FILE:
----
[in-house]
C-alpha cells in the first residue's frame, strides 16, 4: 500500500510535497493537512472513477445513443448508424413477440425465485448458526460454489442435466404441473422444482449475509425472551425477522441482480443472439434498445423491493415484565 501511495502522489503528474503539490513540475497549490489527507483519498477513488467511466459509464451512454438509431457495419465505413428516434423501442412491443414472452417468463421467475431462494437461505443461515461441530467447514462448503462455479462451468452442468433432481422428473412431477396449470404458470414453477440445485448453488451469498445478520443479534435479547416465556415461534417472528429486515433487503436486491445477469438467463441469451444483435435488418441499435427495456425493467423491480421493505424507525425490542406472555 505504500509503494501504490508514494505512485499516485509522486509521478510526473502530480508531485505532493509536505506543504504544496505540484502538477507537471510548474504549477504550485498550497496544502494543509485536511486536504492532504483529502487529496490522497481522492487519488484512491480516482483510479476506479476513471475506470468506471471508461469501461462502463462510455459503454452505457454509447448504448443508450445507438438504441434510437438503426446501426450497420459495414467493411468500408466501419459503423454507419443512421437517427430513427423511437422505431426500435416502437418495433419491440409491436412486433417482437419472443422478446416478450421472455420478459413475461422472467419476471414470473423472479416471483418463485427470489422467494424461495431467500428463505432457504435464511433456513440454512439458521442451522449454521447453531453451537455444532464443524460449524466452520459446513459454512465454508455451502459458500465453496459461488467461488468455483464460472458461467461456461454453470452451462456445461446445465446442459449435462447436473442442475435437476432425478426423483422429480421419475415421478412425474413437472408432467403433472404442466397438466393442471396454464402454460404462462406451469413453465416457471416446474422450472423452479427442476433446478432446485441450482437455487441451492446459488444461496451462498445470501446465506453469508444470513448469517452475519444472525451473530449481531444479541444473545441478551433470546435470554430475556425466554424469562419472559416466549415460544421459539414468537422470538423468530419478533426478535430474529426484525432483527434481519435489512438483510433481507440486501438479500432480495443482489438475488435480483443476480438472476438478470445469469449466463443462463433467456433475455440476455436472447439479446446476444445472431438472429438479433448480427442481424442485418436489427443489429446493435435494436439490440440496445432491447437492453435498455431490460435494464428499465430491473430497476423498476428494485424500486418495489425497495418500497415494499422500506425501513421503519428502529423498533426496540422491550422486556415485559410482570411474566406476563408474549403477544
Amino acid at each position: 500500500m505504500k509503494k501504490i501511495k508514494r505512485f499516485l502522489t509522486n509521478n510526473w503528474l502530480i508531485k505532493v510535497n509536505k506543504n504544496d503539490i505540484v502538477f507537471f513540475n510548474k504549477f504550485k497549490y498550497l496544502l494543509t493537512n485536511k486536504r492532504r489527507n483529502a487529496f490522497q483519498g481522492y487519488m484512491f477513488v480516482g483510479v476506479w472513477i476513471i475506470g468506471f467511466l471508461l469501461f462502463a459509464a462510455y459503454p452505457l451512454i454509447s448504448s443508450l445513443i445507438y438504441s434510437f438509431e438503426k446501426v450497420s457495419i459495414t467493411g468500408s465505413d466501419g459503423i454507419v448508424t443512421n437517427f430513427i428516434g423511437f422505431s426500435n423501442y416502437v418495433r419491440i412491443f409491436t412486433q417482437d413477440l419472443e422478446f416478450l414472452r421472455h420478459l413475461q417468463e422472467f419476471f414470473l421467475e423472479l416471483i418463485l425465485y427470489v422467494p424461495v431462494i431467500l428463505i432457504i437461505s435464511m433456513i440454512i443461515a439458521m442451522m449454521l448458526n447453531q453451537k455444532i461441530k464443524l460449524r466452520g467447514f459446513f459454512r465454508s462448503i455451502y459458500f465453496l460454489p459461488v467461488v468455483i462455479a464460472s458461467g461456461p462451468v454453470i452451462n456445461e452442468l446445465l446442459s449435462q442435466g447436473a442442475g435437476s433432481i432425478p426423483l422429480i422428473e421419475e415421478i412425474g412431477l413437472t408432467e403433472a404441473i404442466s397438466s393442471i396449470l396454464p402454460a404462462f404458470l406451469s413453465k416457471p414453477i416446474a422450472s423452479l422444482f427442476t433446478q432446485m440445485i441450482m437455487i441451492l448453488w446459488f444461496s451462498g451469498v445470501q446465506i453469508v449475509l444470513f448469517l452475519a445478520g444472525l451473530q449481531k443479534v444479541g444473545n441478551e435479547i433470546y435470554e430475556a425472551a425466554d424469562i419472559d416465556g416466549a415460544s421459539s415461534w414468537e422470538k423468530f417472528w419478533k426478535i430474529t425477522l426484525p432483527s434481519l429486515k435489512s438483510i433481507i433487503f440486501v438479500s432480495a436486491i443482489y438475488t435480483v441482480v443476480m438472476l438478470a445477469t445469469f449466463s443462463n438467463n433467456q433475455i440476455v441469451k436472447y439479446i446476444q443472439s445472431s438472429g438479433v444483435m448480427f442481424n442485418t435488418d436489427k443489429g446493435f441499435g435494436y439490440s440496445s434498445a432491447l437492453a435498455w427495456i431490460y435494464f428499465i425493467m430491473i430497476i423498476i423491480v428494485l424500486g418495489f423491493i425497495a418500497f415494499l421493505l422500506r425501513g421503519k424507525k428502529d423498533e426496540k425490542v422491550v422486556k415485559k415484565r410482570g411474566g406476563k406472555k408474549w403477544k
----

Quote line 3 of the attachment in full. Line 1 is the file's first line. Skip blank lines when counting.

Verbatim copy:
Amino acid at each position: 500500500m505504500k509503494k501504490i501511495k508514494r505512485f499516485l502522489t509522486n509521478n510526473w503528474l502530480i508531485k505532493v510535497n509536505k506543504n504544496d503539490i505540484v502538477f507537471f513540475n510548474k504549477f504550485k497549490y498550497l496544502l494543509t493537512n485536511k486536504r492532504r489527507n483529502a487529496f490522497q483519498g481522492y487519488m484512491f477513488v480516482g483510479v476506479w472513477i476513471i475506470g468506471f467511466l471508461l469501461f462502463a459509464a462510455y459503454p452505457l451512454i454509447s448504448s443508450l445513443i445507438y438504441s434510437f438509431e438503426k446501426v450497420s457495419i459495414t467493411g468500408s465505413d466501419g459503423i454507419v448508424t443512421n437517427f430513427i428516434g423511437f422505431s426500435n423501442y416502437v418495433r419491440i412491443f409491436t412486433q417482437d413477440l419472443e422478446f416478450l414472452r421472455h420478459l413475461q417468463e422472467f419476471f414470473l421467475e423472479l416471483i418463485l425465485y427470489v422467494p424461495v431462494i431467500l428463505i432457504i437461505s435464511m433456513i440454512i443461515a439458521m442451522m449454521l448458526n447453531q453451537k455444532i461441530k464443524l460449524r466452520g467447514f459446513f459454512r465454508s462448503i455451502y459458500f465453496l460454489p459461488v467461488v468455483i462455479a464460472s458461467g461456461p462451468v454453470i452451462n456445461e452442468l446445465l446442459s449435462q442435466g447436473a442442475g435437476s433432481i432425478p426423483l422429480i422428473e421419475e415421478i412425474g412431477l413437472t408432467e403433472a404441473i404442466s397438466s393442471i396449470l396454464p402454460a404462462f404458470l406451469s413453465k416457471p414453477i416446474a422450472s423452479l422444482f427442476t433446478q432446485m440445485i441450482m437455487i441451492l448453488w446459488f444461496s451462498g451469498v445470501q446465506i453469508v449475509l444470513f448469517l452475519a445478520g444472525l451473530q449481531k443479534v444479541g444473545n441478551e435479547i433470546y435470554e430475556a425472551a425466554d424469562i419472559d416465556g416466549a415460544s421459539s415461534w414468537e422470538k423468530f417472528w419478533k426478535i430474529t425477522l426484525p432483527s434481519l429486515k435489512s438483510i433481507i433487503f440486501v438479500s432480495a436486491i443482489y438475488t435480483v441482480v443476480m438472476l438478470a445477469t445469469f449466463s443462463n438467463n433467456q433475455i440476455v441469451k436472447y439479446i446476444q443472439s445472431s438472429g438479433v444483435m448480427f442481424n442485418t435488418d436489427k443489429g446493435f441499435g435494436y439490440s440496445s434498445a432491447l437492453a435498455w427495456i431490460y435494464f428499465i425493467m430491473i430497476i423498476i423491480v428494485l424500486g418495489f423491493i425497495a418500497f415494499l421493505l422500506r425501513g421503519k424507525k428502529d423498533e426496540k425490542v422491550v422486556k415485559k415484565r410482570g411474566g406476563k406472555k408474549w403477544k